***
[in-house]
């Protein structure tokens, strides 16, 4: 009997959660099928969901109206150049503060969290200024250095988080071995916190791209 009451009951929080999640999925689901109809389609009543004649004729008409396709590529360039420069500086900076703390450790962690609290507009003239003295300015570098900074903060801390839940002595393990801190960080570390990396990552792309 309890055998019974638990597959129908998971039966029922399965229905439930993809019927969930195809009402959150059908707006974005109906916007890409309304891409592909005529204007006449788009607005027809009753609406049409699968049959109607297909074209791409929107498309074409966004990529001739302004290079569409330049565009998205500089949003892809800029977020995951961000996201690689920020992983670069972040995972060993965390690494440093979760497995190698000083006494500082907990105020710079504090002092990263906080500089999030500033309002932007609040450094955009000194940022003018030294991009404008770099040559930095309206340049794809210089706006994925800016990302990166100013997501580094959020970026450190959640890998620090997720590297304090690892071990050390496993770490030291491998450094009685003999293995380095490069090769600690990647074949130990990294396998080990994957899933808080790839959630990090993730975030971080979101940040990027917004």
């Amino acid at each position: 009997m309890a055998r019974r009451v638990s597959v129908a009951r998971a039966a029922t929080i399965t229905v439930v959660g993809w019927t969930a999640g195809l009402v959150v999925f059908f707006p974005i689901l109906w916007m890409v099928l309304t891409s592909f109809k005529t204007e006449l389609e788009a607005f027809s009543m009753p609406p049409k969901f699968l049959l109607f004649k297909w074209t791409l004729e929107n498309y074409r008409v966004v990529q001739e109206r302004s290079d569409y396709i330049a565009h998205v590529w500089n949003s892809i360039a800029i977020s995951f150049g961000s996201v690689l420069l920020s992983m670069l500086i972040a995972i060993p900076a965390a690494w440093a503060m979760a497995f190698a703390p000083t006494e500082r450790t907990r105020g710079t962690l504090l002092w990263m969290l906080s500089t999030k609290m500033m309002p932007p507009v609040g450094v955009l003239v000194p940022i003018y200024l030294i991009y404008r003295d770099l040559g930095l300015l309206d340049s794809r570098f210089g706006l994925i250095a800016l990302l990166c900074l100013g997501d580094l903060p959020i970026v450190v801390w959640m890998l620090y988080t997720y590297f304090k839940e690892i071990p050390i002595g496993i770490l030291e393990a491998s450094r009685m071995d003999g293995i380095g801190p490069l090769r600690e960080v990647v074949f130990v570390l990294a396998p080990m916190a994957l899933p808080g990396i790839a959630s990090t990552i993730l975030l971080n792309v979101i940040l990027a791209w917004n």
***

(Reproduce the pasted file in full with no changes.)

[in-house]
């Protein structure tokens, strides 16, 4: 009997959660099928969901109206150049503060969290200024250095988080071995916190791209 009451009951929080999640999925689901109809389609009543004649004729008409396709590529360039420069500086900076703390450790962690609290507009003239003295300015570098900074903060801390839940002595393990801190960080570390990396990552792309 309890055998019974638990597959129908998971039966029922399965229905439930993809019927969930195809009402959150059908707006974005109906916007890409309304891409592909005529204007006449788009607005027809009753609406049409699968049959109607297909074209791409929107498309074409966004990529001739302004290079569409330049565009998205500089949003892809800029977020995951961000996201690689920020992983670069972040995972060993965390690494440093979760497995190698000083006494500082907990105020710079504090002092990263906080500089999030500033309002932007609040450094955009000194940022003018030294991009404008770099040559930095309206340049794809210089706006994925800016990302990166100013997501580094959020970026450190959640890998620090997720590297304090690892071990050390496993770490030291491998450094009685003999293995380095490069090769600690990647074949130990990294396998080990994957899933808080790839959630990090993730975030971080979101940040990027917004």
């Amino acid at each position: 009997m309890a055998r019974r009451v638990s597959v129908a009951r998971a039966a029922t929080i399965t229905v439930v959660g993809w019927t969930a999640g195809l009402v959150v999925f059908f707006p974005i689901l109906w916007m890409v099928l309304t891409s592909f109809k005529t204007e006449l389609e788009a607005f027809s009543m009753p609406p049409k969901f699968l049959l109607f004649k297909w074209t791409l004729e929107n498309y074409r008409v966004v990529q001739e109206r302004s290079d569409y396709i330049a565009h998205v590529w500089n949003s892809i360039a800029i977020s995951f150049g961000s996201v690689l420069l920020s992983m670069l500086i972040a995972i060993p900076a965390a690494w440093a503060m979760a497995f190698a703390p000083t006494e500082r450790t907990r105020g710079t962690l504090l002092w990263m969290l906080s500089t999030k609290m500033m309002p932007p507009v609040g450094v955009l003239v000194p940022i003018y200024l030294i991009y404008r003295d770099l040559g930095l300015l309206d340049s794809r570098f210089g706006l994925i250095a800016l990302l990166c900074l100013g997501d580094l903060p959020i970026v450190v801390w959640m890998l620090y988080t997720y590297f304090k839940e690892i071990p050390i002595g496993i770490l030291e393990a491998s450094r009685m071995d003999g293995i380095g801190p490069l090769r600690e960080v990647v074949f130990v570390l990294a396998p080990m916190a994957l899933p808080g990396i790839a959630s990090t990552i993730l975030l971080n792309v979101i940040l990027a791209w917004n």